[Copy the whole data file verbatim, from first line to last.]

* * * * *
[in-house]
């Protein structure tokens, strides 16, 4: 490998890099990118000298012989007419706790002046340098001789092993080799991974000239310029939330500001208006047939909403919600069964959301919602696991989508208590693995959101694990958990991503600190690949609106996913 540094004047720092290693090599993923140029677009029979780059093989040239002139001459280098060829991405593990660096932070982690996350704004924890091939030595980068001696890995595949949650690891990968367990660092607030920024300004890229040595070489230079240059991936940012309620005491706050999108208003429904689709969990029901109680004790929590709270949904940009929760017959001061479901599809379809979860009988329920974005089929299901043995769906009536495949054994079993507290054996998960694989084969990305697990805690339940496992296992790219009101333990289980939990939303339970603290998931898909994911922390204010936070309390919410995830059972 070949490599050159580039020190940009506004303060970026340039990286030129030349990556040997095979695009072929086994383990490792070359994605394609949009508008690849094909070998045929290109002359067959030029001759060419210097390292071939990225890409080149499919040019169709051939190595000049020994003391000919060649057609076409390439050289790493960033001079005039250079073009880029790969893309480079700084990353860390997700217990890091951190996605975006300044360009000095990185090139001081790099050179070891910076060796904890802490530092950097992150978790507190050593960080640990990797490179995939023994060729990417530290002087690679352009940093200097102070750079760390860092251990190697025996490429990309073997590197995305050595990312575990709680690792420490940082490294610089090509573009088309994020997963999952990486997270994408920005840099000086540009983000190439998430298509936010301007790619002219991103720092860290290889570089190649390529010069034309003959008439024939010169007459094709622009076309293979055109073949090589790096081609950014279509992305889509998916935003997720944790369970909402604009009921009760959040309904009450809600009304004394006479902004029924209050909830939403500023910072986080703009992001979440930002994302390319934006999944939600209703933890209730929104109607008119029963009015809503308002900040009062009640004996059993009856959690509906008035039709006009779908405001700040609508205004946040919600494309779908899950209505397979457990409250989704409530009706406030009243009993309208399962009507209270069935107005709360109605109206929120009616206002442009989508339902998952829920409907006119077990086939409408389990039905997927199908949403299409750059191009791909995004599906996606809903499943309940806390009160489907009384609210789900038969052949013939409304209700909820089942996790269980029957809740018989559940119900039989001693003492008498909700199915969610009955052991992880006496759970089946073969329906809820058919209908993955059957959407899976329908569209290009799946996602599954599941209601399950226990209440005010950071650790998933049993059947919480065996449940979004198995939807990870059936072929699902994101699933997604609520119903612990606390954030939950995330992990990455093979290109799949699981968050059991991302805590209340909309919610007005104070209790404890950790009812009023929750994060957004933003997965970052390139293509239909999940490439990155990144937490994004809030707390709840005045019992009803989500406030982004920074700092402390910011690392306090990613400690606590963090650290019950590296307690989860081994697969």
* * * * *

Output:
[in-house]
């Protein structure tokens, strides 16, 4: 490998890099990118000298012989007419706790002046340098001789092993080799991974000239310029939330500001208006047939909403919600069964959301919602696991989508208590693995959101694990958990991503600190690949609106996913 540094004047720092290693090599993923140029677009029979780059093989040239002139001459280098060829991405593990660096932070982690996350704004924890091939030595980068001696890995595949949650690891990968367990660092607030920024300004890229040595070489230079240059991936940012309620005491706050999108208003429904689709969990029901109680004790929590709270949904940009929760017959001061479901599809379809979860009988329920974005089929299901043995769906009536495949054994079993507290054996998960694989084969990305697990805690339940496992296992790219009101333990289980939990939303339970603290998931898909994911922390204010936070309390919410995830059972 070949490599050159580039020190940009506004303060970026340039990286030129030349990556040997095979695009072929086994383990490792070359994605394609949009508008690849094909070998045929290109002359067959030029001759060419210097390292071939990225890409080149499919040019169709051939190595000049020994003391000919060649057609076409390439050289790493960033001079005039250079073009880029790969893309480079700084990353860390997700217990890091951190996605975006300044360009000095990185090139001081790099050179070891910076060796904890802490530092950097992150978790507190050593960080640990990797490179995939023994060729990417530290002087690679352009940093200097102070750079760390860092251990190697025996490429990309073997590197995305050595990312575990709680690792420490940082490294610089090509573009088309994020997963999952990486997270994408920005840099000086540009983000190439998430298509936010301007790619002219991103720092860290290889570089190649390529010069034309003959008439024939010169007459094709622009076309293979055109073949090589790096081609950014279509992305889509998916935003997720944790369970909402604009009921009760959040309904009450809600009304004394006479902004029924209050909830939403500023910072986080703009992001979440930002994302390319934006999944939600209703933890209730929104109607008119029963009015809503308002900040009062009640004996059993009856959690509906008035039709006009779908405001700040609508205004946040919600494309779908899950209505397979457990409250989704409530009706406030009243009993309208399962009507209270069935107005709360109605109206929120009616206002442009989508339902998952829920409907006119077990086939409408389990039905997927199908949403299409750059191009791909995004599906996606809903499943309940806390009160489907009384609210789900038969052949013939409304209700909820089942996790269980029957809740018989559940119900039989001693003492008498909700199915969610009955052991992880006496759970089946073969329906809820058919209908993955059957959407899976329908569209290009799946996602599954599941209601399950226990209440005010950071650790998933049993059947919480065996449940979004198995939807990870059936072929699902994101699933997604609520119903612990606390954030939950995330992990990455093979290109799949699981968050059991991302805590209340909309919610007005104070209790404890950790009812009023929750994060957004933003997965970052390139293509239909999940490439990155990144937490994004809030707390709840005045019992009803989500406030982004920074700092402390910011690392306090990613400690606590963090650290019950590296307690989860081994697969």